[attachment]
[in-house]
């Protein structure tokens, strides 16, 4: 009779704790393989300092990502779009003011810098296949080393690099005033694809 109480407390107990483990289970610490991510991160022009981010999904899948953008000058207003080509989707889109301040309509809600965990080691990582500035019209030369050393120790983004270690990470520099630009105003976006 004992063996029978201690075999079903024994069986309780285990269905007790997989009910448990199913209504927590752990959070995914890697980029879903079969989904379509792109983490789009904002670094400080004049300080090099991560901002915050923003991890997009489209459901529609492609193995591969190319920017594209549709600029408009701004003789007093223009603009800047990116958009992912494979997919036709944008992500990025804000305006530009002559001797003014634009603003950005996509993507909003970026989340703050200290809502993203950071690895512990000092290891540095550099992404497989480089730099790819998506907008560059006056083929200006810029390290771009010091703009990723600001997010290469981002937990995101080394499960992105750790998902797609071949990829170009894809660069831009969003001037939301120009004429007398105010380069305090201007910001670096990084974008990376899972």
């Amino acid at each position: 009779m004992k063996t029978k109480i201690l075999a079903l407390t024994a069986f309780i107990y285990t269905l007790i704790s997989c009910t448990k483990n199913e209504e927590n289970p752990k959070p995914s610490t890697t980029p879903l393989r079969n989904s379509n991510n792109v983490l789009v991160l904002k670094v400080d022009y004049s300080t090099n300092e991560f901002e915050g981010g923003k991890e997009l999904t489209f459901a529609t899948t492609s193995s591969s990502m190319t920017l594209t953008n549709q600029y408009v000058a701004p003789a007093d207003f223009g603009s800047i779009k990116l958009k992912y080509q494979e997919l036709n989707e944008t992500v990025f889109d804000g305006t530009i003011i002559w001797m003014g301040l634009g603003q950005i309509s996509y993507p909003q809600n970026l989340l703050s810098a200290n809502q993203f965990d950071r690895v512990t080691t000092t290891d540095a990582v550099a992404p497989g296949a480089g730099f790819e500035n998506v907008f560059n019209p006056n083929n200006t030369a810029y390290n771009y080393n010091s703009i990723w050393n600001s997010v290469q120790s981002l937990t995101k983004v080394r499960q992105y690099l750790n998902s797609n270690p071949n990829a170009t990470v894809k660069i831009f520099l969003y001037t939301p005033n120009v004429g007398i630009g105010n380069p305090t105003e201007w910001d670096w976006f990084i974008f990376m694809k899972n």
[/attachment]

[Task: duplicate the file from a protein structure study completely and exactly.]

[in-house]
């Protein structure tokens, strides 16, 4: 009779704790393989300092990502779009003011810098296949080393690099005033694809 109480407390107990483990289970610490991510991160022009981010999904899948953008000058207003080509989707889109301040309509809600965990080691990582500035019209030369050393120790983004270690990470520099630009105003976006 004992063996029978201690075999079903024994069986309780285990269905007790997989009910448990199913209504927590752990959070995914890697980029879903079969989904379509792109983490789009904002670094400080004049300080090099991560901002915050923003991890997009489209459901529609492609193995591969190319920017594209549709600029408009701004003789007093223009603009800047990116958009992912494979997919036709944008992500990025804000305006530009002559001797003014634009603003950005996509993507909003970026989340703050200290809502993203950071690895512990000092290891540095550099992404497989480089730099790819998506907008560059006056083929200006810029390290771009010091703009990723600001997010290469981002937990995101080394499960992105750790998902797609071949990829170009894809660069831009969003001037939301120009004429007398105010380069305090201007910001670096990084974008990376899972």
């Amino acid at each position: 009779m004992k063996t029978k109480i201690l075999a079903l407390t024994a069986f309780i107990y285990t269905l007790i704790s997989c009910t448990k483990n199913e209504e927590n289970p752990k959070p995914s610490t890697t980029p879903l393989r079969n989904s379509n991510n792109v983490l789009v991160l904002k670094v400080d022009y004049s300080t090099n300092e991560f901002e915050g981010g923003k991890e997009l999904t489209f459901a529609t899948t492609s193995s591969s990502m190319t920017l594209t953008n549709q600029y408009v000058a701004p003789a007093d207003f223009g603009s800047i779009k990116l958009k992912y080509q494979e997919l036709n989707e944008t992500v990025f889109d804000g305006t530009i003011i002559w001797m003014g301040l634009g603003q950005i309509s996509y993507p909003q809600n970026l989340l703050s810098a200290n809502q993203f965990d950071r690895v512990t080691t000092t290891d540095a990582v550099a992404p497989g296949a480089g730099f790819e500035n998506v907008f560059n019209p006056n083929n200006t030369a810029y390290n771009y080393n010091s703009i990723w050393n600001s997010v290469q120790s981002l937990t995101k983004v080394r499960q992105y690099l750790n998902s797609n270690p071949n990829a170009t990470v894809k660069i831009f520099l969003y001037t939301p005033n120009v004429g007398i630009g105010n380069p305090t105003e201007w910001d670096w976006f990084i974008f990376m694809k899972n």